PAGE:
A standard line in the punditry circuit this week has suggested that Mitt Romney's selection of Paul Ryan as his running mate will bring a welcome measure of substance to the race. If so, then cheers all around. Hopefully, one critical element of the economy and society that has gotten little substantive attention to date will get its due: housing finance and property markets. In principle, a Romney-Ryan Administration should represent a significant break from what President Obama has done in his first term on housing policy.
President Obama has tried a number of programs to address the struggling housing market, including the Making Home Affordable programs to refinance mortgages and use taxpayer funds to pay banks to write down principal. Neither Romney nor Ryan has been very vocal about these programs in detailing how they have backlogged the foreclosure process, thus hurting homeowners and dragging out the price decline timeline. And neither has used their platforms to point out how these programs served as a back door bailout to banks by encouraging trial mortgage modifications that were never designed to succeed; instead implemented to simply delay when banks had to register losses on their balance sheets to soften the blow to earnings.
However, on the campaign trail, Romney has said that he thinks the best way to address the housing problem is to let foreclosures process through and let prices bottom out. So a Romney-Ryan administration would be likely wind down these programs and take a new approach. But what would this new approach look like? Moreover, what does Ryan's ascendance to the ticket bring in terms of substantive discussion on new approaches to housing finance and property markets in the presidential race?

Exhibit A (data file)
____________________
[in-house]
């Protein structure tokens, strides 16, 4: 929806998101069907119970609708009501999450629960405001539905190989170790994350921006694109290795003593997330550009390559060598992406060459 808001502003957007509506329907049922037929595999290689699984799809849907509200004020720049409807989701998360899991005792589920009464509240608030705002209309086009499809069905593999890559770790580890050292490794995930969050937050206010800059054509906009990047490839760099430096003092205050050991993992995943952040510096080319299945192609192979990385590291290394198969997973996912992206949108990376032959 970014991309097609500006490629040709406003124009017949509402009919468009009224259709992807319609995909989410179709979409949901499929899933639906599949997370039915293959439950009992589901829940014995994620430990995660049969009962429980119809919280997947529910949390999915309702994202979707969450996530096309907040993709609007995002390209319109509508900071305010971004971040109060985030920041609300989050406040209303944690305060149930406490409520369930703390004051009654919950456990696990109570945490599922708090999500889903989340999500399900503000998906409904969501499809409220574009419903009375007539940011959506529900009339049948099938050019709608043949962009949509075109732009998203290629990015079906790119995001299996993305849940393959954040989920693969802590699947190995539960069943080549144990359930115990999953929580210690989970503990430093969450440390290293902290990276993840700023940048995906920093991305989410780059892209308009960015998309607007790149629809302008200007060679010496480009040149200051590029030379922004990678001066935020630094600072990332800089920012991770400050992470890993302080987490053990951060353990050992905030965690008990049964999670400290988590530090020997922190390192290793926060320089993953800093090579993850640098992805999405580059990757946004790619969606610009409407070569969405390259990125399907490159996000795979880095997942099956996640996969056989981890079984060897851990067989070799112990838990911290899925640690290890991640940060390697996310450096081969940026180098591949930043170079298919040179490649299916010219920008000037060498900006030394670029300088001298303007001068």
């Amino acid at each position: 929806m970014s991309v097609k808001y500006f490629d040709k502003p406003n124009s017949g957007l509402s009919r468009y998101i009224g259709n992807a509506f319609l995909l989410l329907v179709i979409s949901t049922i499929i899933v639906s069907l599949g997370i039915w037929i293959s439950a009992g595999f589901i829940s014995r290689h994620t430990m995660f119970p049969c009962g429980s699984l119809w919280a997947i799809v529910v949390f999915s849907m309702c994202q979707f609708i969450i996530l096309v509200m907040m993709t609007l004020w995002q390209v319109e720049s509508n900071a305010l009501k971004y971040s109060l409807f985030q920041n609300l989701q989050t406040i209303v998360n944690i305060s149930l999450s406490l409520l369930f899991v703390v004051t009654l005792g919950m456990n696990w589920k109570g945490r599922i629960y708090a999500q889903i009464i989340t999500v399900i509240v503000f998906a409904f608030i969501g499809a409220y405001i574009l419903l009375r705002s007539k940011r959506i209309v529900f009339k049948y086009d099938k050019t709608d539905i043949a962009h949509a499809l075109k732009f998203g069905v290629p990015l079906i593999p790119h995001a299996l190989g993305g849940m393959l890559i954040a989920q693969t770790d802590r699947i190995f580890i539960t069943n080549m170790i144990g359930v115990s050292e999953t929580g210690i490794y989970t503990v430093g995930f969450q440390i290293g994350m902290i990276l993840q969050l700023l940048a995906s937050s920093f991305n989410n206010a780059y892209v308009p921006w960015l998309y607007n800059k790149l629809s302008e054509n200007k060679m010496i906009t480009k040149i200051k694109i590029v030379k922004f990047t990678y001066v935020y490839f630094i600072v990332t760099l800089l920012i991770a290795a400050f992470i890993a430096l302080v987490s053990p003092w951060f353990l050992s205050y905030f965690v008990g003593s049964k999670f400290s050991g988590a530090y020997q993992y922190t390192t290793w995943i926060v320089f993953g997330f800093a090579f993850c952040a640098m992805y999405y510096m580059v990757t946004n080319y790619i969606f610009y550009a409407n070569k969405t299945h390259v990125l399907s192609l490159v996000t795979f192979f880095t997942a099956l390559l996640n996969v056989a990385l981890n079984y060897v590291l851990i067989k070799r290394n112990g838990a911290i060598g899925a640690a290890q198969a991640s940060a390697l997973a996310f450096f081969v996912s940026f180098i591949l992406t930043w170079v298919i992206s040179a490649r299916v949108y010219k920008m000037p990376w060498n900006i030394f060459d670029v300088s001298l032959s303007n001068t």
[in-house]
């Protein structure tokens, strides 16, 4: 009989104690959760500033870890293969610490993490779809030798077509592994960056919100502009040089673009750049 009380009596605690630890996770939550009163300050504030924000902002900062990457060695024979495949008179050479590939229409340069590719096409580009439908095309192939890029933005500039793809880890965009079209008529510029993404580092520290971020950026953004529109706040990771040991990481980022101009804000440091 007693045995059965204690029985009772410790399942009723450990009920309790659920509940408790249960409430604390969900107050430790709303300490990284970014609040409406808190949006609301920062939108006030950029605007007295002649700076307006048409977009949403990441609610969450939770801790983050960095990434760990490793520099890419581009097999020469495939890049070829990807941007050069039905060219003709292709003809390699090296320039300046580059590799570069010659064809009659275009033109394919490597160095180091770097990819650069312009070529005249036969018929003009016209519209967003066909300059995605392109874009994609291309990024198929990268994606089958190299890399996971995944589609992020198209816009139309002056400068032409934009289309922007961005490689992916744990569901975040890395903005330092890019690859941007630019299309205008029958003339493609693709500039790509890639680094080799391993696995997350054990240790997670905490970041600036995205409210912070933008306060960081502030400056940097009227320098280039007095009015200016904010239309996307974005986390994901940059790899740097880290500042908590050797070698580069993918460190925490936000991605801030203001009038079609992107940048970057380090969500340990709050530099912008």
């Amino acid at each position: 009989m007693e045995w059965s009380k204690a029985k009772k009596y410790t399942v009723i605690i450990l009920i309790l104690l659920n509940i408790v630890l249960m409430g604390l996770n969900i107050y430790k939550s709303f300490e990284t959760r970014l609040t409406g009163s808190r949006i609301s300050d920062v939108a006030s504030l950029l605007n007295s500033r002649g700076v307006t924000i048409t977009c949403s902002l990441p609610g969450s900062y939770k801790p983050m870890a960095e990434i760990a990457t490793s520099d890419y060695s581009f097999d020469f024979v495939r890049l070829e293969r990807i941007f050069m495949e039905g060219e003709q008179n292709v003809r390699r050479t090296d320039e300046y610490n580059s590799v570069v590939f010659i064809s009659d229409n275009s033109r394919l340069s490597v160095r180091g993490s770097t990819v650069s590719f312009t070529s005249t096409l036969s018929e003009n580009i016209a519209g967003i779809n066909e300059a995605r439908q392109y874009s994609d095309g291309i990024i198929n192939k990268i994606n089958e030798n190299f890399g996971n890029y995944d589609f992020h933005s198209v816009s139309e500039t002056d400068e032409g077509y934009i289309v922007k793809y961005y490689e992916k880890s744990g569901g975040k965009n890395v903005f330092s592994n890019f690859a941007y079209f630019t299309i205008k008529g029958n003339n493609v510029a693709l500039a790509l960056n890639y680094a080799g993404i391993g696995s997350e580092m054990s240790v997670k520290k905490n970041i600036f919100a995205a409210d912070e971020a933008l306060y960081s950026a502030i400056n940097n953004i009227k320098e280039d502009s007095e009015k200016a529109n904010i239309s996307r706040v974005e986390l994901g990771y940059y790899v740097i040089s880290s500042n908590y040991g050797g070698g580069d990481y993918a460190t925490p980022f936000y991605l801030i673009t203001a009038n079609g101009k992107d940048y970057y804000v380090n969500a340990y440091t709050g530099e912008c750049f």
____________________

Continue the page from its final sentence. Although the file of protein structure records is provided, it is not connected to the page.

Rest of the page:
Looking at housing finance, Romney and Ryan have been similarly vague on reforming the role of Wall Street in homeowners' lives. Ryan has raised questions about allowing banks to become so big they need taxpayers to bail them out if they begin to fail. Many have suggested Ryan's comments imply support for breaking up the big banks. On the other hand, Ryan is an ardent critic of the Dodd-Frank regulatory reform bill and has advocated for limiting the federal government's ability to take over and dismantle failing financial institutions - no matter how beneficial such an outcome might be.
Most of the attention has focused, understandably, on Ryan's tenure as the conservative point man in Congress on the federal budget. And while discussions of spending priorities and entitlement reform paths are valid discussions on their own, they also frame important questions like how to bring market forces back to housing.
Unfortunately, a brief pass through the Ryan budget turns up little commentary on the future of Fannie Mae and Freddie Mac, the proverbial 800 pound guerrillas in the housing finance room. The two mortgage giants, taken into conservatorship in August 2008, are now essentially wards of the state. They continue to draw taxpayer money from the Federal Reserve to cover their losses and, with around $5 trillion in mortgage-related liabilities, some accounting methods would ascribe those as potential losses to the taxpayers. The Ryan budget does not account for them when considering a baseline, nor does his plan give many details about ending the ongoing bailout beyond loose acknowledgement of a bill from Rep. Jeb Hensarling (R-TX).
How to stop a bailout that has blown past $200 billion from continuing to grow is certainly something a budget focused leader - like Ryan - should be pushing his party to address, and that a presidential candidate - like Romney - should articulate as part of a main message to the public that Washington is wasting too much money. Yet, Ryan has done little publicly to support efforts in the House Financial Services Committee to advance the cause of ending the government-sponsored enterprises (GSE), or advancing ideas that could help restore housing finance. And unfortunately his budget is not much different from Obama's budget relative to the scope of irresponsible spending and entitlement problems.